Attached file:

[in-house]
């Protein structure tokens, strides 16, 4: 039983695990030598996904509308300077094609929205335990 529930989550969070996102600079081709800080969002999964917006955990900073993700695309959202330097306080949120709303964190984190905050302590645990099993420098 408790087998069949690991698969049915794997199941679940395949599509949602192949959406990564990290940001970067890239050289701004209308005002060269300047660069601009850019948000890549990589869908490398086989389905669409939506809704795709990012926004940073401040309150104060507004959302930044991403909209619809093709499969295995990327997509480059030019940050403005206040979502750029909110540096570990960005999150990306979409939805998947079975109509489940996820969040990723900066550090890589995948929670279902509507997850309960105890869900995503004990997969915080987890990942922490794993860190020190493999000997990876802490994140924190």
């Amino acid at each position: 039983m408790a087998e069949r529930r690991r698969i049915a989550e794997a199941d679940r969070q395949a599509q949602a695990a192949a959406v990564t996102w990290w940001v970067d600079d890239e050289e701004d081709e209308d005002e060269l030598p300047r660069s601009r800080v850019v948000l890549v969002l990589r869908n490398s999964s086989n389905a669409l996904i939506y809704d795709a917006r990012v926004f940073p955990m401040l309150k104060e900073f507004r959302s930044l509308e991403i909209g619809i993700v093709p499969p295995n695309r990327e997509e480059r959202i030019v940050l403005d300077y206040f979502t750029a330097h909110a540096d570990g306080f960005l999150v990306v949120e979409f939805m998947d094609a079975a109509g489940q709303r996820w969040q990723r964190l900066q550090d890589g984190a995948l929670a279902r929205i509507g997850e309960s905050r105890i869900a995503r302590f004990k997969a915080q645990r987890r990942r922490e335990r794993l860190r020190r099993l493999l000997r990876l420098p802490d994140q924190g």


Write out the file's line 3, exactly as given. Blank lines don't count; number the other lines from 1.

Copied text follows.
């Amino acid at each position: 039983m408790a087998e069949r529930r690991r698969i049915a989550e794997a199941d679940r969070q395949a599509q949602a695990a192949a959406v990564t996102w990290w940001v970067d600079d890239e050289e701004d081709e209308d005002e060269l030598p300047r660069s601009r800080v850019v948000l890549v969002l990589r869908n490398s999964s086989n389905a669409l996904i939506y809704d795709a917006r990012v926004f940073p955990m401040l309150k104060e900073f507004r959302s930044l509308e991403i909209g619809i993700v093709p499969p295995n695309r990327e997509e480059r959202i030019v940050l403005d300077y206040f979502t750029a330097h909110a540096d570990g306080f960005l999150v990306v949120e979409f939805m998947d094609a079975a109509g489940q709303r996820w969040q990723r964190l900066q550090d890589g984190a995948l929670a279902r929205i509507g997850e309960s905050r105890i869900a995503r302590f004990k997969a915080q645990r987890r990942r922490e335990r794993l860190r020190r099993l493999l000997r990876l420098p802490d994140q924190g």